The Texas Rangers have made the first move toward replenishing their starting rotation, agreeing on a contract with free-agent right-hander Doug Fister, a former Tiger.
A person familiar with the move told The Associated Press that the completion of the deal was pending a physical. The person spoke on condition of anonymity Monday because that process wasn’t finished.
The 33-year-old Fister is one of the first free agents to sign. He started 15 of his 18 games with the Boston Red Sox last season. He was 5-9 with a 4.88 ERA.
Fister joins a Rangers team looking to fill three rotation spots behind left-handers Cole Hamels and Martin Perez. Texas also is interested in Shohei Ohtani, the star pitcher-hitter from Japan.
The deal is for $4 million, with a base salary of $3.5 million next season plus potential incentives, and a club option for 2019 that includes a $500,000 buyout.
Fister was among the final free agents to sign last season, agreeing in May to a minor league deal with the Los Angeles Angels. He made three Triple-A starts before he was released and claimed off waivers by the Red Sox. He made his debut with Boston on June 25.
In 230 games over the past nine major league seasons with five different teams, Fister was 82-85 with a 3.68 ERA. His best season was with Washington in 2014, when he was 16-6 with a 2.41 ERA in 25 starts. He was 5-7 for the Nationals in 2015 before becoming a free agent, then went 12-13 with a 4.64 ERA in 32 starts for Houston in 2016.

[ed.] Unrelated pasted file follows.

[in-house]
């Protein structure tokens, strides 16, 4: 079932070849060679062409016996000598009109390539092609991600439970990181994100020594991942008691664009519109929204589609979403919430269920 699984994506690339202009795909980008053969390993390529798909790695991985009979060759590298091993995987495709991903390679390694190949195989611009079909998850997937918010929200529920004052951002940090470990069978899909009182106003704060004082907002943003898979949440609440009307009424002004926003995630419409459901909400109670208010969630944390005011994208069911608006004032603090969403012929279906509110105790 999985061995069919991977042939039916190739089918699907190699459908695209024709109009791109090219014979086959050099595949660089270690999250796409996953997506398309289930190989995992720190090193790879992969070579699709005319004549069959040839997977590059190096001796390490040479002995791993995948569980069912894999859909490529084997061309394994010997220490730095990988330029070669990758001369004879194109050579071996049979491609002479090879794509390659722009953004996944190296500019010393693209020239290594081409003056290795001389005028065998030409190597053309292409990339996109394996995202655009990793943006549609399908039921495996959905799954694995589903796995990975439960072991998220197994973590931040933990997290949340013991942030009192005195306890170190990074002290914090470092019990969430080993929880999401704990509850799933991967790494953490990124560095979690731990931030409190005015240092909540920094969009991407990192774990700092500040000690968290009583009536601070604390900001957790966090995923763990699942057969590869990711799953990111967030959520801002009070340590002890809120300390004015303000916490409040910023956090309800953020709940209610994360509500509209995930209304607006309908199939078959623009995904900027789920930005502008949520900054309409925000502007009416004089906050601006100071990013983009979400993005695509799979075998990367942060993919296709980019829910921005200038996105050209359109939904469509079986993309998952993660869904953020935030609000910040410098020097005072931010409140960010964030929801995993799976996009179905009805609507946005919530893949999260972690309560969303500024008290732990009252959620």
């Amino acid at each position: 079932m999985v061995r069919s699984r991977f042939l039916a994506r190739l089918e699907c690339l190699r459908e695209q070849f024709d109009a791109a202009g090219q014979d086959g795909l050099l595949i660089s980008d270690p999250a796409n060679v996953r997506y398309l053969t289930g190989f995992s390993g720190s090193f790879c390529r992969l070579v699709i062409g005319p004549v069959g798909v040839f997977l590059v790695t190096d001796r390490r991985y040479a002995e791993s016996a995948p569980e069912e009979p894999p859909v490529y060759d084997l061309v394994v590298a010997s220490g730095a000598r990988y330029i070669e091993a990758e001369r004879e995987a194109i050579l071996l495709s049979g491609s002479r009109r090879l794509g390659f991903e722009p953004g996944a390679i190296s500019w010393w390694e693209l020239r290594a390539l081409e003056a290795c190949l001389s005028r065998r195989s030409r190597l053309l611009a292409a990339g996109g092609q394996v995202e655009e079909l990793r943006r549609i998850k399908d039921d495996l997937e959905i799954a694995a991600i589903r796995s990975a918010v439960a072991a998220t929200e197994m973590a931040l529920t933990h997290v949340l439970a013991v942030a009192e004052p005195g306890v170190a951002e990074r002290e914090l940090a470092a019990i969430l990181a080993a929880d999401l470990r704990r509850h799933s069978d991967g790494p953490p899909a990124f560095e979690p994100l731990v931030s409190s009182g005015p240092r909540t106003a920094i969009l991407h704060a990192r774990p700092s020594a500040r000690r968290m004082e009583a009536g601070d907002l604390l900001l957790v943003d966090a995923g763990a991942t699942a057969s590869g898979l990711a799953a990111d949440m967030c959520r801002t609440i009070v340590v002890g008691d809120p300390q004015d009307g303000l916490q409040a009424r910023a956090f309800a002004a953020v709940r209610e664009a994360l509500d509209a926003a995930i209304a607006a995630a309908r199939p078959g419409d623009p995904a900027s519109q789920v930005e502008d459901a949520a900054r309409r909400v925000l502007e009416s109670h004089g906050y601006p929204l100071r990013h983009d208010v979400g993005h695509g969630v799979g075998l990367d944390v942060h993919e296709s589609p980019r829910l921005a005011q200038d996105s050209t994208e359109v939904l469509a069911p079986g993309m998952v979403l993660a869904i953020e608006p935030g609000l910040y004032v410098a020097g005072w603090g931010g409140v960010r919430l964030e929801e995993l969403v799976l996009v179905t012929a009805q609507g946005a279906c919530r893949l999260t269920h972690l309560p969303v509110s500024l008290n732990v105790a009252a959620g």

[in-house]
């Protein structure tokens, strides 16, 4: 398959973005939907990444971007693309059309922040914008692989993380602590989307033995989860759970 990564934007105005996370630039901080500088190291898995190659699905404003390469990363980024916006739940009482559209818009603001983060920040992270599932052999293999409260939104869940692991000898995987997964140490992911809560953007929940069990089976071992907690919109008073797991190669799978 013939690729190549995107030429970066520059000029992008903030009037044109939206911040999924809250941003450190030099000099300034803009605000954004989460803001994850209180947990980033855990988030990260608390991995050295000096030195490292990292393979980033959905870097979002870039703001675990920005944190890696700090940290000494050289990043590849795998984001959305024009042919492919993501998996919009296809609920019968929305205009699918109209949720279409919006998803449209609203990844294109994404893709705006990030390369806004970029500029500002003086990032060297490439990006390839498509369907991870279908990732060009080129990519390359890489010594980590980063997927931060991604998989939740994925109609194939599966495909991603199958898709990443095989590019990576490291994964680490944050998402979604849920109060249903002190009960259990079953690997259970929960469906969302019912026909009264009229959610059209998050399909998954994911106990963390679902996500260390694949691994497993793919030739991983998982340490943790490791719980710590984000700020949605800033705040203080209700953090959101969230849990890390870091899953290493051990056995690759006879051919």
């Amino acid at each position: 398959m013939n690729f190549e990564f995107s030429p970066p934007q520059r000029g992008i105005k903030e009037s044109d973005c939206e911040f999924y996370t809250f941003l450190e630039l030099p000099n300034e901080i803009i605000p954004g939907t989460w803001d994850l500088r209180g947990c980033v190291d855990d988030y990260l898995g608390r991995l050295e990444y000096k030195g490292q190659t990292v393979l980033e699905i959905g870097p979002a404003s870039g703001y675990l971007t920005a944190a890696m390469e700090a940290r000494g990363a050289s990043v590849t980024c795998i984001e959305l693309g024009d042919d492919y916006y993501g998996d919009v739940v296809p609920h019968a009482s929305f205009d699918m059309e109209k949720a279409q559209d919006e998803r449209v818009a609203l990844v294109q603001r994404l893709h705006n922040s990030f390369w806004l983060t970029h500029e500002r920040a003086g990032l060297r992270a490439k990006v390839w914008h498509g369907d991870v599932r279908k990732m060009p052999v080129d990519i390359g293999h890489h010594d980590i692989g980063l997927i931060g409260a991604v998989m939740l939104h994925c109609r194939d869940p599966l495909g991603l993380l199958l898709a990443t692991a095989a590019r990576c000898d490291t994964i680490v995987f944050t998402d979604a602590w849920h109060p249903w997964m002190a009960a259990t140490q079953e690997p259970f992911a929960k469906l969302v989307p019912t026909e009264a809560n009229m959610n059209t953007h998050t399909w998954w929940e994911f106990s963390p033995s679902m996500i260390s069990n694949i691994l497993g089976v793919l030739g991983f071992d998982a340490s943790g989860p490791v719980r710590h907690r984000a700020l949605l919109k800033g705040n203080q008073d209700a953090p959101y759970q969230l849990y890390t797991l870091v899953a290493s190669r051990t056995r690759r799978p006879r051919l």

Yu Darvish was traded by Texas to the NL champion Los Angeles Dodgers on July 31. Tyson Ross was released in September, and the Rangers said after the season they wouldn’t make a $17.4 million qualifying offer for free agent Andrew Cashner, who is seeking a multiyear deal after going 11-11 with a 3.40 ERA in his only season in Texas.
PLAYOFF SHARES ANNOUNCED
The value of a full postseason share on the World Series champion Houston Astros was worth a record $438,902 this year. The previous mark was $388,606 for the 2014 San Francisco Giants. A full share declined to $370,069 for the 2015 Kansas City Royals and $368,872 for the 2016 Chicago Cubs.
Major League Baseball said Monday the players’ pool was a record $84.5 million, up from $76.6 million last year and $69.9 million in 2015.
Houston split $30.4 million into 60 full shares, 9.23 partial shares and four cash awards. Ex-Tiger Justin Verlander has pledged his share to charity.
Last year’s Cubs had 66 full shares, 8.7 partial shares and four cash awards.
A full share on the Los Angeles Dodgers, who lost the Series in seven games, was worth $259,722. That was down from $261,805 for last year’s Cleveland Indians and $300,758 for the 2015 New York Mets, a record for a World Series loser.
MARINERS BRING BACK IWAKUMA
Right-hander Hisashi Iwakuma has agreed to a minor-league contract with the Seattle Mariners and will report to major league spring training.
The deal announced Monday keeps Iwakuma with the only organization he has pitched for in the majors.
Iwakuma, 36, managed just six starts last season due to shoulder problems that caused him to go on the disabled list in May and setbacks during his recovery. He was 0-2 with a 4.35 ERA. Iwakuma had right shoulder debridement surgery on Sept. 27 and is expected to start throwing in late February or early March.
Iwakuma has spent six seasons with the Mariners and has a career mark of 63-39 with a 3.42 ERA during his time in Seattle.